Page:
If the word “governance” makes you think of bureaucracy and government organizations (and maybe even fancy spies, like ‘007), you’re not alone. When it comes to businesses’ and agencies’ relationships with Microsoft365, however, governance looks a little different. It typically refers to the set of practices and processes by which M365 is led and controlled. In essence, it’s the framework an organization puts in place to help manage their M365experience, often related to elements like user controls, M365 auditing and data storage in both the short and long-term.
It is uncommon that O365 governance policies are created from scratch. Often times, the foundation of the policies that define an organization’s M365 governance approach are carried over from past communication or file-sharing systems.
But the challenge there — as I’m sure you can imagine — is that Microsoft 365 is an advanced and constantly evolving tool, requiring an advanced and constantly evolving set of policies. Holdover practices are rarely, if ever, best practices when it comes to M365. Moreover, they are generally incomplete by definition, because Microsoft is continually adding additional security and control layers to the platform, and as such, organization’s governance approaches need to be updated regularly to make the best use of the various tools Microsoft is providing.
So, who should control governance such that it reflects the latest security and control improvements offered by Microsoft? And what do they need to know in order to create and maintain a complete and thorough framework?Great questions. Here are four things to keep top of mind when it comes to M365 governance.
Now, who should own governance depends greatly on your organization’s structure and size. But, in most cases, IT administrators should be the ones running point when it comes to M365 (likely with input from the executive and product teams).
Think of IT as the voice in your GPS system, the ones telling you when to go right or turn left. They may not be in the driver’s seat of your organization, but they’re helping dictate where to go (and how to get there)based on satellite navigation. M365 governance should follow a similar pattern.
Because IT understands the ins and outs of Microsoft (and its subsequent apps), they’re well-positioned to determine what the right policies should be — e.g., not only getting you to your desired destination, but doing so in a reasonable and straightforward way – exactly as you’d expect from your GPS system.
Specifically, IT can help craft systems for data storage, file-sharing, and so forth in a way that appreciates the nuances of M365; few other teams are equipped to do this. Moreover, M365 is a complex and sophisticated platform in which controls for various features are distributed throughout the various applications embedded in the platform. As such, your IT team – which interacts with all aspects of the system – is well suited to identifying the simplest and most reliable way to achieve your desired outcomes.
Once you’ve determined who should control M365 governance, that team — likely IT — should establish best practices, particularly for collaboration. There are three main communication tools within M365: Microsoft Teams, Outlook, and the more social Yammer. Take the time to evaluate and understand how groups and individuals across your organization are using each of these tools and establish best practices from there.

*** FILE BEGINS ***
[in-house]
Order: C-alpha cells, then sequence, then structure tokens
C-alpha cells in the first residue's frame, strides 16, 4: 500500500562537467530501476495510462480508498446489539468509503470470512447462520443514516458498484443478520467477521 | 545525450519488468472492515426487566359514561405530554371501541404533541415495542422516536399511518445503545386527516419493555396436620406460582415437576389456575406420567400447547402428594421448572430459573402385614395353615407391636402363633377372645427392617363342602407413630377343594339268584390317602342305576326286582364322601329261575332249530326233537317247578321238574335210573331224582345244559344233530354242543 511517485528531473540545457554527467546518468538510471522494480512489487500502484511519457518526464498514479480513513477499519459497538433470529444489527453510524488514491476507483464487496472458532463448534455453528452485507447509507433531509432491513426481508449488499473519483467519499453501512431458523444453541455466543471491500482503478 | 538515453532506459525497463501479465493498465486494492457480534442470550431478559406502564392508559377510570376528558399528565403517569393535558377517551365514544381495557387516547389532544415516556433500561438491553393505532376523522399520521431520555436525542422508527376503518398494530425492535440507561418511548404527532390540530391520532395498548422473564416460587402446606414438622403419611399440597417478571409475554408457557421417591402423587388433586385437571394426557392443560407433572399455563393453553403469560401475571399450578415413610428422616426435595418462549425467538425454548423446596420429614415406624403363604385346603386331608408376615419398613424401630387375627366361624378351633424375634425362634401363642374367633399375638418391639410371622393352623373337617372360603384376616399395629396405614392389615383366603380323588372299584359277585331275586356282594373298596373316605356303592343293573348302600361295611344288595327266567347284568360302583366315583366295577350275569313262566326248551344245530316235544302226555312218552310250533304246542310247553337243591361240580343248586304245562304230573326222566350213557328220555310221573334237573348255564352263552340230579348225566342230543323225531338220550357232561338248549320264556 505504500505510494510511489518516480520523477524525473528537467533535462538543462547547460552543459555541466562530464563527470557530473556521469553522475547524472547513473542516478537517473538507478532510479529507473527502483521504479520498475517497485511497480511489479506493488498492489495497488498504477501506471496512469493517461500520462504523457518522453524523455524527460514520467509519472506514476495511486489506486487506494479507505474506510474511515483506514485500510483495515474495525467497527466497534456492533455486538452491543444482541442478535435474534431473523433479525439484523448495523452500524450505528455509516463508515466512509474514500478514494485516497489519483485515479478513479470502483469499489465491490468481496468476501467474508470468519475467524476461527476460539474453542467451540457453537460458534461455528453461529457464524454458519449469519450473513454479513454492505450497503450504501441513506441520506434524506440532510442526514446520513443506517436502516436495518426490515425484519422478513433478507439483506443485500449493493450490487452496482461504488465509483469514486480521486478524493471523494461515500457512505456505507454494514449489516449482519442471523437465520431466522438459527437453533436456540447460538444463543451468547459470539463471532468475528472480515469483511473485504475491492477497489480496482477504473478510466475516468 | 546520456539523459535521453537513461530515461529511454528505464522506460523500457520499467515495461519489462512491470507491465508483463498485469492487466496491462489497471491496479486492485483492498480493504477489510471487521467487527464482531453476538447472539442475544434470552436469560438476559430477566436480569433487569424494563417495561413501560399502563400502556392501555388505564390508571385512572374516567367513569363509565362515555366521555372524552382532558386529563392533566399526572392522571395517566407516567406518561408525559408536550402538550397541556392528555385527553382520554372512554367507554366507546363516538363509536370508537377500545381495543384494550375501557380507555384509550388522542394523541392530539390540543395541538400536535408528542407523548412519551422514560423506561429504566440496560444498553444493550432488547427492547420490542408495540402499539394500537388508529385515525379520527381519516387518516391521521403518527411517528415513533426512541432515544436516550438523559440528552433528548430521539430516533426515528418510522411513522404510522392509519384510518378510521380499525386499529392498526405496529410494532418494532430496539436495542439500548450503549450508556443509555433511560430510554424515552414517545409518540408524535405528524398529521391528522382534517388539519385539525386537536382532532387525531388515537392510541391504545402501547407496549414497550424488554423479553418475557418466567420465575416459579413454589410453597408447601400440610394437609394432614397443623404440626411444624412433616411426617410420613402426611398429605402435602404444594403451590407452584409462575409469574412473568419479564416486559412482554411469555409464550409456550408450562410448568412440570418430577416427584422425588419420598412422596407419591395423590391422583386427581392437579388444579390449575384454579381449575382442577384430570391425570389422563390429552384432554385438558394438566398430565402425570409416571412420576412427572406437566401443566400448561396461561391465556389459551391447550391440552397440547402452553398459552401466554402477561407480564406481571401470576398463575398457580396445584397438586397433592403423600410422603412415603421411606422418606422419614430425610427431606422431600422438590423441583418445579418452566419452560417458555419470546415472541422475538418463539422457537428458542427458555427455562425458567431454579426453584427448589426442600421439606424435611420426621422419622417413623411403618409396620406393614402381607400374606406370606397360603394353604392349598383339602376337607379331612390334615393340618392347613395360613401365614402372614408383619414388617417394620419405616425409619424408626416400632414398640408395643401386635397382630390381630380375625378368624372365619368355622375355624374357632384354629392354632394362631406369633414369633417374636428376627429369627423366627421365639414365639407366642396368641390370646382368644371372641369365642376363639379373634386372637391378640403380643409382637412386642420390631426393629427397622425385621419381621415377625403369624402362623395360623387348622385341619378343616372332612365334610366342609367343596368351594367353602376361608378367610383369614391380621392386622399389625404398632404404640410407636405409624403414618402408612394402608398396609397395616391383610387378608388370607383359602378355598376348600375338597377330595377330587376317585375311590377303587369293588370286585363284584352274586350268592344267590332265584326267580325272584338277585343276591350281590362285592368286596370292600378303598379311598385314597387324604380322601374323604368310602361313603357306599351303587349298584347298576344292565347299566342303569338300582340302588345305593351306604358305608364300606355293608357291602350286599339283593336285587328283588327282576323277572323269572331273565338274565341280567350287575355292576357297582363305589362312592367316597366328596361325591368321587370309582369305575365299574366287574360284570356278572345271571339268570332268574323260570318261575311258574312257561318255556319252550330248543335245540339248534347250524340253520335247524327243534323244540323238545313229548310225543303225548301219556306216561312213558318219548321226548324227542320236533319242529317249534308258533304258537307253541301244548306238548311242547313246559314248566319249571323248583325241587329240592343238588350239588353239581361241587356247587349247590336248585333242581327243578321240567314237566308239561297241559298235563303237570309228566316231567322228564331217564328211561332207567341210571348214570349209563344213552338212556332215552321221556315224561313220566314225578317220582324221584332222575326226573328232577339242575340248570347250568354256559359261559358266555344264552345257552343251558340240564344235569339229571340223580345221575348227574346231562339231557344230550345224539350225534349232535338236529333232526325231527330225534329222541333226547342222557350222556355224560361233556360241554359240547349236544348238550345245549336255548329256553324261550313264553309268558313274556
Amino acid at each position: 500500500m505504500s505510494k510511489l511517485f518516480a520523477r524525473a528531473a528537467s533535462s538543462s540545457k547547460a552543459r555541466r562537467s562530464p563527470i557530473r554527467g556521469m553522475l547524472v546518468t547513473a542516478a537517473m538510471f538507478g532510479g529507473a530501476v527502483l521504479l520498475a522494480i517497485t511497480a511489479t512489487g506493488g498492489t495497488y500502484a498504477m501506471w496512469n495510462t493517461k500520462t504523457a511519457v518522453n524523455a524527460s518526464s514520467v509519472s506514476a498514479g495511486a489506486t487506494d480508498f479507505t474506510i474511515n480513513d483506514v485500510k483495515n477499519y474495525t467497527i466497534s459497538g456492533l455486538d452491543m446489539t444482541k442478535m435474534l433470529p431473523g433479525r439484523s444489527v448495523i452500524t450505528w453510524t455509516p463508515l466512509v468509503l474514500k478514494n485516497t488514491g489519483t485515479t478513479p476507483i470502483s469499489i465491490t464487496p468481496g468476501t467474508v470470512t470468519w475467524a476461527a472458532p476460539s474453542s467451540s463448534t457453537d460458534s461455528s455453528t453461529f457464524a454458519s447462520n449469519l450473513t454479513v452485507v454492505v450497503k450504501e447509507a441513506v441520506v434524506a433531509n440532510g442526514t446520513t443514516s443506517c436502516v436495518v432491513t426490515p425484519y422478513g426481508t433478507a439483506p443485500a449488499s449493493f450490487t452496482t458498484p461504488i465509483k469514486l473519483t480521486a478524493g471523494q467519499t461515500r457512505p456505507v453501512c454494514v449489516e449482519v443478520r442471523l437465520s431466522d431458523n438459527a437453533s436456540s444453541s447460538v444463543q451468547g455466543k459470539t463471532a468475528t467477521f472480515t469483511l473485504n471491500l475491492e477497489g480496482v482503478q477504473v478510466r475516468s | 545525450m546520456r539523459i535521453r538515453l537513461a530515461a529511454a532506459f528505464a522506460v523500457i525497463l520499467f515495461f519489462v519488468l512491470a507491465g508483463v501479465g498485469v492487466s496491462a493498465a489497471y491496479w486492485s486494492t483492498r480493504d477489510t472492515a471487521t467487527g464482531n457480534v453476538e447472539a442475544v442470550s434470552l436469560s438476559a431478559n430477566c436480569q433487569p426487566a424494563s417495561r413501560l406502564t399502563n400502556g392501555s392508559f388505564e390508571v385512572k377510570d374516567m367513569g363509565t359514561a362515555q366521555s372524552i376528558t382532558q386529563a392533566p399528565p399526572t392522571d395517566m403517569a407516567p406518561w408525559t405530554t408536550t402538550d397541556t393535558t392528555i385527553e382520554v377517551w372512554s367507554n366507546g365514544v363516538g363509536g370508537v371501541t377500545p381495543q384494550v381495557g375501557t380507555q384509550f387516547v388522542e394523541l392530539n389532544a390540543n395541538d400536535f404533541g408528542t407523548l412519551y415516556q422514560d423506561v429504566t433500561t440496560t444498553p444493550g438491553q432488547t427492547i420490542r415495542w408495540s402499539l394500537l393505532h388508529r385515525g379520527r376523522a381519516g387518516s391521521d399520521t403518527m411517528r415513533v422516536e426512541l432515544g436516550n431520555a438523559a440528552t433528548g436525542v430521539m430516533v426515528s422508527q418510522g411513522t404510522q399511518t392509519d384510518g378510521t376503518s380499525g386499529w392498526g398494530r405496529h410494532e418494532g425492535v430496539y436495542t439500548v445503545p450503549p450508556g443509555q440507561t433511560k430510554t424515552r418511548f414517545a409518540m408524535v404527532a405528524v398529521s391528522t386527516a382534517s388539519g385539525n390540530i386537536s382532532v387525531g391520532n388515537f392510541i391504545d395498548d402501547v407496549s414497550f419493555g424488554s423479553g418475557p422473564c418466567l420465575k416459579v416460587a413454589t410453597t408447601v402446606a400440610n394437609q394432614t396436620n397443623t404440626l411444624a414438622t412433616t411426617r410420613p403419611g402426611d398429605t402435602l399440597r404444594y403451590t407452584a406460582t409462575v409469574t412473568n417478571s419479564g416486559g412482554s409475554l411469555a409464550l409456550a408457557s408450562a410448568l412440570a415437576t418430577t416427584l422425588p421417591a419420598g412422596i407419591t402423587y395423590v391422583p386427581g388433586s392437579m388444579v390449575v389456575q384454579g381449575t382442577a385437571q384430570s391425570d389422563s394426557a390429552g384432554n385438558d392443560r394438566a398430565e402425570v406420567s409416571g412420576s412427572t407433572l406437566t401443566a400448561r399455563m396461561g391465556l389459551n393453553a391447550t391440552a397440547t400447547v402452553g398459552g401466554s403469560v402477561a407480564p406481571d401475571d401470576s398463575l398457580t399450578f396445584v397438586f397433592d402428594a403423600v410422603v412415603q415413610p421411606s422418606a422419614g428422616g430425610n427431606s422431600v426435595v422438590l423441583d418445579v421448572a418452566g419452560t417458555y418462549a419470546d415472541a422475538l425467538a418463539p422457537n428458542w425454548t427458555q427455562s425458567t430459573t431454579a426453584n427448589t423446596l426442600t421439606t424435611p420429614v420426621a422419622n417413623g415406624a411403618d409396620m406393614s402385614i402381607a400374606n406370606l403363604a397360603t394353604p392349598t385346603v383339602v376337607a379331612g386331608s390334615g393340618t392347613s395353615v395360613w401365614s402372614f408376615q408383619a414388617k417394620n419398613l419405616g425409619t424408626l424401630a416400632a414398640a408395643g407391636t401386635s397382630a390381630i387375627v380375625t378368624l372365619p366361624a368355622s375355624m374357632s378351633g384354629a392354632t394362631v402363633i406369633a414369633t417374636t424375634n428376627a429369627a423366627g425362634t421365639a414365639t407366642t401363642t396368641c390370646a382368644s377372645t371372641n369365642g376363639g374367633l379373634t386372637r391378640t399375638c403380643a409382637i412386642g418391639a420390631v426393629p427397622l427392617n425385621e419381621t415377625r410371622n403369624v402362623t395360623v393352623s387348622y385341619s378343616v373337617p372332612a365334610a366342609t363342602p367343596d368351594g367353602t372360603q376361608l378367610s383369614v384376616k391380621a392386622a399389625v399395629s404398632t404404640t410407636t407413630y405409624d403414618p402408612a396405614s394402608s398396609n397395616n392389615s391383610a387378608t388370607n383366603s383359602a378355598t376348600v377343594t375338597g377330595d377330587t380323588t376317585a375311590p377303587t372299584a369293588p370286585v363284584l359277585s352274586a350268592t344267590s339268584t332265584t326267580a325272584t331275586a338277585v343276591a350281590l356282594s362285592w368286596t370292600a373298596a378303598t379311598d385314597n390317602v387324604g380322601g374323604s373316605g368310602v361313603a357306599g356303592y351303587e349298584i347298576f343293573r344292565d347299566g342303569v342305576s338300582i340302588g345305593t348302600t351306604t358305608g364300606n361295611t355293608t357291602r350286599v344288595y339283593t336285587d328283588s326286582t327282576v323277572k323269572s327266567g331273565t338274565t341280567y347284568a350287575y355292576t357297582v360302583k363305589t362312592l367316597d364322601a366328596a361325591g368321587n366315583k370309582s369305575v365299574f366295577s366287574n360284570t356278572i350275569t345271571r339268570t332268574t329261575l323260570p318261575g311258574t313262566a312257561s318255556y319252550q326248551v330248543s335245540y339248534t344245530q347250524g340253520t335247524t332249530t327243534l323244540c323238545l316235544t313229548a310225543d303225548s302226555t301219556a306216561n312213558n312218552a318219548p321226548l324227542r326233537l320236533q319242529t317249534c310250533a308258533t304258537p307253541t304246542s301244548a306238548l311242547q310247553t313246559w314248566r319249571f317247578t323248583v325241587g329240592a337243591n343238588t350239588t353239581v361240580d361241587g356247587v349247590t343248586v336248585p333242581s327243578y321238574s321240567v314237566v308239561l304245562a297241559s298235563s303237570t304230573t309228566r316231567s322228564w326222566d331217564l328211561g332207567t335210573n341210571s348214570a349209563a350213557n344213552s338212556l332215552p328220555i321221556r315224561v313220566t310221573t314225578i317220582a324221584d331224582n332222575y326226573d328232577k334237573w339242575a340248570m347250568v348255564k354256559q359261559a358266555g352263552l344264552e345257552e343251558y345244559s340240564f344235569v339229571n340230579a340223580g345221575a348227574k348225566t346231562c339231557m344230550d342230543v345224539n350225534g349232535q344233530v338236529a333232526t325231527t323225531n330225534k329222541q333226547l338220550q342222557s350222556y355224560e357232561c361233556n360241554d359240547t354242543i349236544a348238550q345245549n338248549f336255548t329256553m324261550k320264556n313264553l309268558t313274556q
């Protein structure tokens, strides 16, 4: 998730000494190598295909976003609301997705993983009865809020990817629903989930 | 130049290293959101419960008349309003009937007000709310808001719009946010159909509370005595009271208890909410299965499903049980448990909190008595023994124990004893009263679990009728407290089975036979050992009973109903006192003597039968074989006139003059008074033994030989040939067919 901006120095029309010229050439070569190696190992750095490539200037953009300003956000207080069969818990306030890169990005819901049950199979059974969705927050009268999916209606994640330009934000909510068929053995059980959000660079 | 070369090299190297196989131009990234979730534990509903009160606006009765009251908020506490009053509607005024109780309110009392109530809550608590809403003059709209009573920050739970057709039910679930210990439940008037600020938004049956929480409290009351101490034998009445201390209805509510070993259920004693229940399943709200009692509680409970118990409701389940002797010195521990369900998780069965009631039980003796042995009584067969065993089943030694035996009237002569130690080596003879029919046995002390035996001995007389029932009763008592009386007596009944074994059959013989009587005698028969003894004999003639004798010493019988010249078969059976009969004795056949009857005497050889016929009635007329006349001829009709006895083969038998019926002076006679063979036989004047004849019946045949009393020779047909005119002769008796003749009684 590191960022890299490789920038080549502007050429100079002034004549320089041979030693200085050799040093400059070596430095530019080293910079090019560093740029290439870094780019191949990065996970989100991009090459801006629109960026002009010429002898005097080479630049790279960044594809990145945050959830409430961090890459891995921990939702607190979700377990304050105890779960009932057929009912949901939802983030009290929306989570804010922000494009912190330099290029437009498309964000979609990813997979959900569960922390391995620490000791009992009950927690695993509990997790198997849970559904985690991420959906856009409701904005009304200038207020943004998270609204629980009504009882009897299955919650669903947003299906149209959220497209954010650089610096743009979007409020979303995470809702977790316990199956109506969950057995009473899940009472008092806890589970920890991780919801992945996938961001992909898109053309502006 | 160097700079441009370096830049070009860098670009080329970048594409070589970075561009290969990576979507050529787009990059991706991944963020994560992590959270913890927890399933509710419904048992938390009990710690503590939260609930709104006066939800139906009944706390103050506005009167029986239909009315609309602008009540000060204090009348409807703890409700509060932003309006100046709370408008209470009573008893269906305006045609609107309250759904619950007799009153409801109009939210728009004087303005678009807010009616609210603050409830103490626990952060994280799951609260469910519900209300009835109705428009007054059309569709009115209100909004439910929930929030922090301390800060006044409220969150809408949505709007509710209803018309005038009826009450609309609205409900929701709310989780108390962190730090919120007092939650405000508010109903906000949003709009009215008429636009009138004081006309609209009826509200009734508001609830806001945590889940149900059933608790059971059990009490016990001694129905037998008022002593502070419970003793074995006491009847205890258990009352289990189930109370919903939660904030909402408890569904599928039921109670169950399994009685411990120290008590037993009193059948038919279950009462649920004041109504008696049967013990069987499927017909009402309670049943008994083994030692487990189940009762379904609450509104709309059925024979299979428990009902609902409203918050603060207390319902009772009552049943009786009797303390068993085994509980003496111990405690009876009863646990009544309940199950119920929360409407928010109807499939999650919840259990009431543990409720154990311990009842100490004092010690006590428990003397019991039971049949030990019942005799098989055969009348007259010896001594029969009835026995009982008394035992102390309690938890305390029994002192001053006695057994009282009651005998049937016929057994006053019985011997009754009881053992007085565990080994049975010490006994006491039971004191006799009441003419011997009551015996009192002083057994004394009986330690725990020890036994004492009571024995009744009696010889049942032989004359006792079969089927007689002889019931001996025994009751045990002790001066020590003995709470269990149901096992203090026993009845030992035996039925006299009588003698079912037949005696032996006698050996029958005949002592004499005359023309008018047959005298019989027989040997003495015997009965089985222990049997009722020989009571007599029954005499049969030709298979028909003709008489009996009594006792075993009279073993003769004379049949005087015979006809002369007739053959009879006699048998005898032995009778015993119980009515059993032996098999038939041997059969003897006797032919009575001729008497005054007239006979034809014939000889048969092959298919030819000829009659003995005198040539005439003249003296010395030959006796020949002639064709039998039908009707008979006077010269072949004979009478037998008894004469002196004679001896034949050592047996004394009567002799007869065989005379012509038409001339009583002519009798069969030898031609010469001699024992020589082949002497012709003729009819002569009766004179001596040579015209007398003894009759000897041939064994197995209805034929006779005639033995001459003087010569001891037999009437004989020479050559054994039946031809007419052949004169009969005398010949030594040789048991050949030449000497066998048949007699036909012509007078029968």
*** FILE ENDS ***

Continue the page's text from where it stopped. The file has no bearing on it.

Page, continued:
Some examples of common governance policies include rules around who can create Teams channels and who can join them; rules targeted at actively securing sensitive data within your organization with native Microsoft features like sensitivity labels; and implementing dynamic identity controls based on specific user traits, such as which department they work in within your organization.
When it comes to sharing these Office 365 best practices with the wider organization, Microsoft has a few tips:
Too often, organizations will shift workloads and workflows to the cloud in an effort to lighten IT’s load — but the long-term costs might not make this worth your while. Not only do you reduce the capacity to customize in the cloud, but you also reduce the number of security features and protocols available. Use M365 governance as an opportunity to boost and tighten security, not loosen it.
Hybrid Microsoft deployments, or those that span both on-premises data centers and the cloud, may provide a path to greater control in the areas that your organization requires, and greater flexibility in other, less sensitive areas of your M365 tenant.
Above all else, M365 governance should align with, and support your business’ priorities and desired outcomes. The goal here should be to get as much bang for your buck out of M365 as possible, allowing you to improve collaboration across teams and reduce security risk (saving time and money in the long run)
Automating governance-related processes within your M365 tenant will go a long way toward achieving this goal in most cases, as it will reduce the day in and day out workload of your administrative team, reduce the number of errors made while applying your desired governance rules, and increase the frequency with which you can reasonably audit your system to ensure things areas they should be.
To do this well, partner with a Microsoft 365 management solution, like (ahem) CoreView. Curious to know how this can take your organization’s, well, organization to the next level? Schedule a CoreView demo today.